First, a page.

Vattenfall's multi-step plan roadmap builds progressively on learnings to raise technological readiness and solidify the fundamentals required to steadily scale production to meet industrial demand. Under this timeline, the industry would deliver GW-scale production by 2030 if the right conditions are there.
2019 - Feasibility studies initiated, various pathways and technical concepts investigated.
2022 - First onshore systems and components testing (Deep Purple Kongsberg, ~500kW).
2024 - First offshore demonstration (single turbine retrofit, on-turbine integration, and H2 flowline to shore).
2027 - First cluster of multiple turbines of ~100MW, and H2 export to shore via dedicated pipeline.
2029 - First deployment of GW-scale sections of farms or dedicated farms. Leveraging of dedicated H2 transmission infrastructure.
The company’s roadmap sees offshore hydrogen production reaching GW-scale by 2030. The plan progressively builds on learnings to raise technology readiness levels and scale and solidifies the fundamentals needed to reap the benefits of integration.
The company is already taking the necessary steps on the path, but steady progress relies on various technical, financial, and regulatory dependencies.
“One key technical dependency is physical integration of offshore wind turbines with hydrogen production process plant and auxiliaries,” says Lysbech-Kleis, “in a way which allows turbines to operate independent of an electrical supply from the grid.”
Another important factor is developing the additional underground storage capacity that’s needed to deliver H2 to storage, and eventually to end-users. There must also be a supply of “hydrogen turbines”, which are purpose-built to withstand harsh offshore conditions with minimal need for replacement or maintenance.
Cost reductions for electrolyser systems and reasonable prices for onshore pipeline network transport and underground storage will be crucial in enabling the technical factors.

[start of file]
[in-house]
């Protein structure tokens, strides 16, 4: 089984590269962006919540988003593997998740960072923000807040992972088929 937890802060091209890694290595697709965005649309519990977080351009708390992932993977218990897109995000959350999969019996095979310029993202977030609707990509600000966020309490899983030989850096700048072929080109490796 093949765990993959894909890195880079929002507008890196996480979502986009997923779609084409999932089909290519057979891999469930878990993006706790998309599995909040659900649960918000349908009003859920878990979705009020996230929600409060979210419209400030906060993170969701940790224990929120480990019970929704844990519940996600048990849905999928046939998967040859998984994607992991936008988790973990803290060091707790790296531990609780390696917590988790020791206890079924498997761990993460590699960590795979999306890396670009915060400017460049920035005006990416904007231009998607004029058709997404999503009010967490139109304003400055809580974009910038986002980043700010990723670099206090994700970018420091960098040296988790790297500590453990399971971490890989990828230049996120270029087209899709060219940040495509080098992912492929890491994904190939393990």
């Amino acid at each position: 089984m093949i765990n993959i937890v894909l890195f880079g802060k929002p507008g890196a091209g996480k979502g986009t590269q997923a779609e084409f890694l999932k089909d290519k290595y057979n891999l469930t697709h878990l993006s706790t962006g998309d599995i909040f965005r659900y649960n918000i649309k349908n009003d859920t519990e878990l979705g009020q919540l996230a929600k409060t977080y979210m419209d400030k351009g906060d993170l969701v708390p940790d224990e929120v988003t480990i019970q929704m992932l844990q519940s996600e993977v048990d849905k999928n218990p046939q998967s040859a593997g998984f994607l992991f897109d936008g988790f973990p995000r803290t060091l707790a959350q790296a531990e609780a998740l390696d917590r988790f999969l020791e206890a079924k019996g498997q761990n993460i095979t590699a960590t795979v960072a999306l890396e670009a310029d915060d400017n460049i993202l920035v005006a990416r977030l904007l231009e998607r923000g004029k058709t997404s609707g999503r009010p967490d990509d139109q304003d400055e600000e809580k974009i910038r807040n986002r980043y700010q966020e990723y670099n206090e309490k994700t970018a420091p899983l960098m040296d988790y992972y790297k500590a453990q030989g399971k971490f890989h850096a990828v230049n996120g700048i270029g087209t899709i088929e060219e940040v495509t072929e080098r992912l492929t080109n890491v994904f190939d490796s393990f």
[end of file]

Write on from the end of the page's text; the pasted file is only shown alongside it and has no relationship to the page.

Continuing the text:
“On the path towards GW scale, funding support will be required to make the initial projects viable,” Lysbech-Kleis continues, “so support during the ramp-up phase is critical.”
Lysbech-Kleis contends that governments and policymakers can enable policy instruments that preference hydrogen production at the source of power generation as opposed to at the end-user, or somewhere on the grid. Thus making funding less onerous to obtain in the early stages of projects, and paving the way for further regulatory support for hydrogen.
Much is needed in the way of regulatory support for the 2030 vision to be made a reality. Overhauls to marine spatial planning must recognize the benefits of offshore H2 production, and allocate sites accordingly. Policy instruments should preference hydrogen production at the source of power generation, rather than at the end-user or on the grid itself.
“Dedicated offshore tenders should be made to specifically ask for off-grid hydrogen farms, or at the very least don’t block this option by locking in electrical transmission plans, preventing pipeline transport from being able to be used instead,” suggests Lysbech-Kleis.
“Similarly, sites for hydrogen should be able to use pipelines to transport the hydrogen to shore,” she continues, “this is by far the most cost-effective transport method – shipping is not feasible unless looking at intercontinental transport.”
Offshore wind-to-hydrogen is an important part of Vattenfall's vision for a fossil-free future within our generation. Reaching GW-scale hydrogen production by 2030 is certainly no small feat given where we are today, and the company's roadmap relies heavily on a plethora of conditions being met.
If one thing is certain - integration of hydrogen with offshore wind offers the most promising pathway to enabling industrial decarbonisation at scale, affordably.
Interested in learning more about Vattenfall's H2 Development plan?
Don't miss panel discussions of Helen Bistrom, head of business area wind on Tuesday, 23 November 2021, 15:45 - 16:45 about decarbonising industrial processes.